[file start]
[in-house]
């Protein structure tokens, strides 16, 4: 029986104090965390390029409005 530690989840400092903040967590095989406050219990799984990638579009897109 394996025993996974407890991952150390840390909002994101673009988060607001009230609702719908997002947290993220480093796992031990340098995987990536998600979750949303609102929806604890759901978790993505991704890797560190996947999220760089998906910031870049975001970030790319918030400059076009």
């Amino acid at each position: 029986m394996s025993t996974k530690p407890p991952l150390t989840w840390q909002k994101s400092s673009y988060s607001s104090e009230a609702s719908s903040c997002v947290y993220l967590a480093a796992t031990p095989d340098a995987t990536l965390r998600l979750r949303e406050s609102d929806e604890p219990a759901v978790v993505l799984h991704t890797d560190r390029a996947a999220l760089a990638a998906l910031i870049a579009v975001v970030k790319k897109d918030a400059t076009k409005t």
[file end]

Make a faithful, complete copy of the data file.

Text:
[in-house]
């Protein structure tokens, strides 16, 4: 029986104090965390390029409005 530690989840400092903040967590095989406050219990799984990638579009897109 394996025993996974407890991952150390840390909002994101673009988060607001009230609702719908997002947290993220480093796992031990340098995987990536998600979750949303609102929806604890759901978790993505991704890797560190996947999220760089998906910031870049975001970030790319918030400059076009």
């Amino acid at each position: 029986m394996s025993t996974k530690p407890p991952l150390t989840w840390q909002k994101s400092s673009y988060s607001s104090e009230a609702s719908s903040c997002v947290y993220l967590a480093a796992t031990p095989d340098a995987t990536l965390r998600l979750r949303e406050s609102d929806e604890p219990a759901v978790v993505l799984h991704t890797d560190r390029a996947a999220l760089a990638a998906l910031i870049a579009v975001v970030k790319k897109d918030a400059t076009k409005t």